Looking Back at the WV State Museum
In 1893, the Chicago World’s Fair had an exhibition presented by the West Virginia Historical and Antiquarian Society. John P. Hale, a Charlestonian, and Virgil Lewis hailing from Mason county were instrumental in the formation of the society and went on to help with the creation of the first State Museum in 1894. Hale, a physician, and Lewis, the first director of the Bureau of Archives and History, contributed the bulk of the items from the exhibition to the newly formed museum. April 3, 1894, saw Gov. William MacCorkle cut the ribbon and declare the new WV State Museum open to the public.
The museum has traveled around Charleston before settling where it is today, in the Culture Center on the State Capitol grounds. First located in the state capitol building on Capital Street in downtown Charleston, it moved to the Capitol Annex in 1905. Fortunately, the collection had found it’s home in the Annex, or all would have been lost in the Capitol fire in 1921. The items moved to our current Capitol in 1932, and finally to the Culture Center home in 1976.
The mission statement of the museum encapsulates the purpose of the museum for state residents and others: The West Virginia State Museum is dedicated to inspiring, educating and enriching the lives of the public by instilling a deeper understanding and sense of pride through the collection, preservation, and exhibition of diverse cultural and historic traditions, focusing on every aspect of West Virginia history, culture, art, paleontology, archaeology, and geology from all geographic regions – representing the people, land, and industries.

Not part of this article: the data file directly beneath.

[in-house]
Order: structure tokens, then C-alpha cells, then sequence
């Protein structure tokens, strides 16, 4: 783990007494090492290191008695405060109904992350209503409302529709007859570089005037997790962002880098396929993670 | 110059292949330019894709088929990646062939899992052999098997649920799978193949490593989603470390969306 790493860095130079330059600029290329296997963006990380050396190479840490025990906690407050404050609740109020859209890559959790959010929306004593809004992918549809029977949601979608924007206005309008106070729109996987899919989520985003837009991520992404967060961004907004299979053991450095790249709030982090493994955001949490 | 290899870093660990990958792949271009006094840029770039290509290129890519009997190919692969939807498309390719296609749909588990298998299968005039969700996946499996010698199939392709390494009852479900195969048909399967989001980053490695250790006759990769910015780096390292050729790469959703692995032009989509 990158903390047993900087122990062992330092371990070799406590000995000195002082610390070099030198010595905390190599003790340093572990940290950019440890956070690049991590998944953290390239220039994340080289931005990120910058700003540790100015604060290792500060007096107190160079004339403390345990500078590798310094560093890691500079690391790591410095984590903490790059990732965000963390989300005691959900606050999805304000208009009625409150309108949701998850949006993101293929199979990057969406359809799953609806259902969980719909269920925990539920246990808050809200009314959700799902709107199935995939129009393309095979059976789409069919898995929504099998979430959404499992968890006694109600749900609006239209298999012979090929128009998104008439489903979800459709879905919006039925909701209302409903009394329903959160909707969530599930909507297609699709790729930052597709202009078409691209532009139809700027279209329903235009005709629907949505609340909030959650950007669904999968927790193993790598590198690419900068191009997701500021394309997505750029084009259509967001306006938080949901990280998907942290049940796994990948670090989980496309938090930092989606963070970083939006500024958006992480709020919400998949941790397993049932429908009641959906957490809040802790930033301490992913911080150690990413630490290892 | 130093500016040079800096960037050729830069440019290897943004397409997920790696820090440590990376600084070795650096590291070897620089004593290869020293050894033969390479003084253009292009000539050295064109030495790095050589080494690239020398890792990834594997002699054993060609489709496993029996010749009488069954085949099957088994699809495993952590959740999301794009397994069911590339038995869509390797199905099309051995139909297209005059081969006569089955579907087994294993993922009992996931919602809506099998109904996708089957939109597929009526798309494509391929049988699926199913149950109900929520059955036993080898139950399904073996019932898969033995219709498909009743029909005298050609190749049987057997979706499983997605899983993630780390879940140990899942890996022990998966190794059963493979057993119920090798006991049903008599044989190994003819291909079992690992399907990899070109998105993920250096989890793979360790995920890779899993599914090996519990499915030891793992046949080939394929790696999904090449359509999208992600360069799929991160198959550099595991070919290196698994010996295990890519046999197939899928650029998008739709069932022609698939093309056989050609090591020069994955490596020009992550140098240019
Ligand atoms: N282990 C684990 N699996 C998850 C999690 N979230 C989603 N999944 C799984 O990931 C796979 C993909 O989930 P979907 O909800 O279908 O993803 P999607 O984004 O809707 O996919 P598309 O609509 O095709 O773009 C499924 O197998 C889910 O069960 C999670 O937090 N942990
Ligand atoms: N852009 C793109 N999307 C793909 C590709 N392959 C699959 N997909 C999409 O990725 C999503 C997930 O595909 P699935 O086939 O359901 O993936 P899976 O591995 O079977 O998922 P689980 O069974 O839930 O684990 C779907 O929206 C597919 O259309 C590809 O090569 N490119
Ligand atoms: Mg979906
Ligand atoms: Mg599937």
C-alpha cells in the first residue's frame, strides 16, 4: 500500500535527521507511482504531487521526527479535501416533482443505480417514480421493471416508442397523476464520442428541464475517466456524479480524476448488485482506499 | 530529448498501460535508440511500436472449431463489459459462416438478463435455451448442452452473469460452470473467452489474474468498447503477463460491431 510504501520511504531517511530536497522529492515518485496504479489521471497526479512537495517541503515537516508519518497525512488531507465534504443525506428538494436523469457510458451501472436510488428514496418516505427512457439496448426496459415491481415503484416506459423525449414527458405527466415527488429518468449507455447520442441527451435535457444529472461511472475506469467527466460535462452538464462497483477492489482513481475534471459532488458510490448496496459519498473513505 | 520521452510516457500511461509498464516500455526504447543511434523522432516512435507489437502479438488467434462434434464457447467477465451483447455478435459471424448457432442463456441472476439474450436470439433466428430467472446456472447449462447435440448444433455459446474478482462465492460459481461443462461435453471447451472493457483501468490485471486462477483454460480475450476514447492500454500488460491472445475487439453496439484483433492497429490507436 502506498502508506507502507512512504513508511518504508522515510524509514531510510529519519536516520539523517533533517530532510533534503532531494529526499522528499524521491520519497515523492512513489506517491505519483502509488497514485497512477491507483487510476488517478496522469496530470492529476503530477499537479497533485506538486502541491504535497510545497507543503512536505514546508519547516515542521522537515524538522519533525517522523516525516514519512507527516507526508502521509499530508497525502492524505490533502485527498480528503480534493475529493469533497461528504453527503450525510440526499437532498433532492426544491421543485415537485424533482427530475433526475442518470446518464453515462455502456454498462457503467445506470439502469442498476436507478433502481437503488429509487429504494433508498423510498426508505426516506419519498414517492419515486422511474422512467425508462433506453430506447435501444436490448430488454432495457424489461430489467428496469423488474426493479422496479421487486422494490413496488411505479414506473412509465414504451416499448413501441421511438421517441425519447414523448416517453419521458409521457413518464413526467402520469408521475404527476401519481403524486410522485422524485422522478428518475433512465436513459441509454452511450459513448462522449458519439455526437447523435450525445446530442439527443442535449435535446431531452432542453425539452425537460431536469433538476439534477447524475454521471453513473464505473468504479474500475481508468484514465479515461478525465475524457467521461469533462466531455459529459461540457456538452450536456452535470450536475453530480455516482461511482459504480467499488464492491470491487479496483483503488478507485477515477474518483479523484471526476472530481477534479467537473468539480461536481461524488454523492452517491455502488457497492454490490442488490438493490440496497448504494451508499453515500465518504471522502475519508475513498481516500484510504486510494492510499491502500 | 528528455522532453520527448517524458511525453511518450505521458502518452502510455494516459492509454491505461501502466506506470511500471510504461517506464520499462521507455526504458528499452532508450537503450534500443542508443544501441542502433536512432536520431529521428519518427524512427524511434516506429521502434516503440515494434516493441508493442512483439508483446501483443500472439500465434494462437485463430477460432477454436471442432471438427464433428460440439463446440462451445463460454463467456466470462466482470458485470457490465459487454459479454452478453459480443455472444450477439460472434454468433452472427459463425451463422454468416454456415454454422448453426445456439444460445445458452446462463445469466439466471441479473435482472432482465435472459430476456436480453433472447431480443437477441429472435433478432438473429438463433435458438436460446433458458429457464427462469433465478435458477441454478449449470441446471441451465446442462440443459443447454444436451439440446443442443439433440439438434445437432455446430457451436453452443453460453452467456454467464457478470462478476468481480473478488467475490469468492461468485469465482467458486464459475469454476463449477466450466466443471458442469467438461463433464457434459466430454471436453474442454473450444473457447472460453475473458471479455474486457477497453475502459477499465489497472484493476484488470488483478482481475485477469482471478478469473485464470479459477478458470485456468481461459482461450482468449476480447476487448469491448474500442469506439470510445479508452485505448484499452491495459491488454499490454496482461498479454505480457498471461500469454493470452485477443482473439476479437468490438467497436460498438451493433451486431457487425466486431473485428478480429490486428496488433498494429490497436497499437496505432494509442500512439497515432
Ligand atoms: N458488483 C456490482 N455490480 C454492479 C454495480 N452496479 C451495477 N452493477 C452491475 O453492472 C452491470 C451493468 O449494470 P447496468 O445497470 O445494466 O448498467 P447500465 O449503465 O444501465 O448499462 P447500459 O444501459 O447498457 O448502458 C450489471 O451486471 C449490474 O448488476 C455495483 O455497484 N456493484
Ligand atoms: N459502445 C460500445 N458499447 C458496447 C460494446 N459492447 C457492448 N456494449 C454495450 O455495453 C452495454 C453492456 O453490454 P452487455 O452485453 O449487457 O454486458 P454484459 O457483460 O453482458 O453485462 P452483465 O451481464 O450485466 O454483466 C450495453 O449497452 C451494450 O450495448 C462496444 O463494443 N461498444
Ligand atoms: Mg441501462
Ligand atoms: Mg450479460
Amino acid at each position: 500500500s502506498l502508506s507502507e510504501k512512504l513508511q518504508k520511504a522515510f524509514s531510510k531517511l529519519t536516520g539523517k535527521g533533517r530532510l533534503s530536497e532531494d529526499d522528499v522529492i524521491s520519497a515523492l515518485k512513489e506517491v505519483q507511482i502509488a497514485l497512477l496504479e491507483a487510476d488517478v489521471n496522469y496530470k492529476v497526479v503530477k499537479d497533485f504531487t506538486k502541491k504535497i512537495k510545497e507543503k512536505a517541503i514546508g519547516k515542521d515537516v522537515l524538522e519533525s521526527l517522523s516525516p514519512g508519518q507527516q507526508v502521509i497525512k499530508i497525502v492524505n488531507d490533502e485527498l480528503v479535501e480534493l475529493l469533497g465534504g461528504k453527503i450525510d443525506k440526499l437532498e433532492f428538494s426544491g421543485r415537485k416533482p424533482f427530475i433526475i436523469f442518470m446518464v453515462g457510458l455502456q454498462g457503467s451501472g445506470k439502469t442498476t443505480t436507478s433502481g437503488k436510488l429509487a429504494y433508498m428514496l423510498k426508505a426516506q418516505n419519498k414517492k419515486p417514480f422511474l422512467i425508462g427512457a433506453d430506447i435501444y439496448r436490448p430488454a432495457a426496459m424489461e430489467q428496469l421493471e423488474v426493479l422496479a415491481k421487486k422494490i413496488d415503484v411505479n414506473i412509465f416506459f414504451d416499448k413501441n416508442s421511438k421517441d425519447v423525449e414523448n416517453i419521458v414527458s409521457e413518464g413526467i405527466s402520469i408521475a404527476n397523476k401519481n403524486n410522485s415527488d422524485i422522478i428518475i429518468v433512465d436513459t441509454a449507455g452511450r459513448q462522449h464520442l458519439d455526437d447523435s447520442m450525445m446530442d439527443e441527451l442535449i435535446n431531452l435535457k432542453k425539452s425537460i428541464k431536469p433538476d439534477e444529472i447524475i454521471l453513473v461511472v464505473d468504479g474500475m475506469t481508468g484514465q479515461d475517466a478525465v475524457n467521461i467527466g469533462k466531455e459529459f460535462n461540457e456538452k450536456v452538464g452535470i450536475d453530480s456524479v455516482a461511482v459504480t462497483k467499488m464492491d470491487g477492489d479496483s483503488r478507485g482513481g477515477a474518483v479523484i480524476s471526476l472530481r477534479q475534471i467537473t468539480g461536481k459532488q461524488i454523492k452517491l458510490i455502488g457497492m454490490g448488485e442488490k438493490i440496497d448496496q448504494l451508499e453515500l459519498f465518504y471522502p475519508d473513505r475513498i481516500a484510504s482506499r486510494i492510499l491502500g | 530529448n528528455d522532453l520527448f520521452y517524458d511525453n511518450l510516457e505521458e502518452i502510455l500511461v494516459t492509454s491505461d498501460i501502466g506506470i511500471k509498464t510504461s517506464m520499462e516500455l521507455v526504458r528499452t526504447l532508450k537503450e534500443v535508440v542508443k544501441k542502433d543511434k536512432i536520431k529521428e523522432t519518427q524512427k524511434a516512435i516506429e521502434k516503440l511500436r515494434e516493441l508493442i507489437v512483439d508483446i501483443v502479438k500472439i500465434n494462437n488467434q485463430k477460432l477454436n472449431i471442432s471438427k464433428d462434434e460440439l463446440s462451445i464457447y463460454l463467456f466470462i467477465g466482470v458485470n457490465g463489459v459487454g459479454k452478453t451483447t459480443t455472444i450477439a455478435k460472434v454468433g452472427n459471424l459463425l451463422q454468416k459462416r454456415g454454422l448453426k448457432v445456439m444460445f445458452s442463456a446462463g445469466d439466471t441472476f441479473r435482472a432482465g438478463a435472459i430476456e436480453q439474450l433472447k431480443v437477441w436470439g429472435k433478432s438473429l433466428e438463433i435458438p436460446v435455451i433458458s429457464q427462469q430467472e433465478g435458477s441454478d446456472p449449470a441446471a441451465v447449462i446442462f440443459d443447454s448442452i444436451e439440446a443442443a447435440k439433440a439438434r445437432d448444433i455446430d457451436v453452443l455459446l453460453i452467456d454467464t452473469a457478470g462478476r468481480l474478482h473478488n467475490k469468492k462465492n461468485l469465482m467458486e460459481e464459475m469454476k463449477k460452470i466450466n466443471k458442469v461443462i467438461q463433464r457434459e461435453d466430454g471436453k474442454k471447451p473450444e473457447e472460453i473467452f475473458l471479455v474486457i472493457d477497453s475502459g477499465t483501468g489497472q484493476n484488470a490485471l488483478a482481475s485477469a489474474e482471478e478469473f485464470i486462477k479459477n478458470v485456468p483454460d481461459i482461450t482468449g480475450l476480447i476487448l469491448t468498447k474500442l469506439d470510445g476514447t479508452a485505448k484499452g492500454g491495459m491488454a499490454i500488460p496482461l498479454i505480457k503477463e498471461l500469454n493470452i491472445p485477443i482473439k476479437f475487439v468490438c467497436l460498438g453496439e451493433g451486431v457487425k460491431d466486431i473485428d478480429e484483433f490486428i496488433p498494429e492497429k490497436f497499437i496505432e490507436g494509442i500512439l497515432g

The collection of the state museum was placed on exhibit in the basement. Open to visitors year-round, the museum was a popular attraction. School children were frequent visitors, as entire classrooms made the trip to the Capitol each year. Although most were undoubtedly uninterested in old photographs and relics decades before their time, one exhibit remained a favorite. Regardless of the vast assortment of historical ephemera, the fully-dressed fleas captured the attention of children. Circus fleas were prevalent as far back as the early 1800s, performing literally under a magnifying glass for onlookers. The two fleas, Emmiline and Alexander, began their career in a New York flea circus in the late 1800s and remain among the most talked-about exhibits at the museum.
While the Capitol basement museum proved adequate for the museum’s needs for many years, it became crowded and lacked space to showcase the treasures within appropriately. On July 11, 1976, the West Virginia Science and Culture Center opened, giving a new spacious, climate-controlled home to the state museum artifacts. Of the many items on display, there are things to see for any area of a visitor’s interest. The museum covers the states cultural, natural, and industrial history.
Displays rotate periodically of the more than 60,000 artifacts collected by the West Virginia Division of Culture and History. Some of these include: a telescope used by George Washington to survey tracts of land in the state; Elkinsia Polymorpha, a plant fossil found in Randolph County that is recognized as the oldest seed-bearing plant in North America; a small-scale version of the Philippi covered bridge; a coal mine company store; a 35-star flag flown over the cemetery at Gettysburg during Lincoln’s address; and a soda shop that features original materials taken from the Scott Brothers Drug Store in downtown Charleston.
The WV State Museum is a must-see treasure of the state. Visit www.wvculture.org for information on their hours.
Next month, Looking Back takes a stroll through the Arcade.
Squires’ new book Look Back at Charleston is a compilation of 24 essays and color photos from her column and is available on Amazon. Visit www.mlynne.com.
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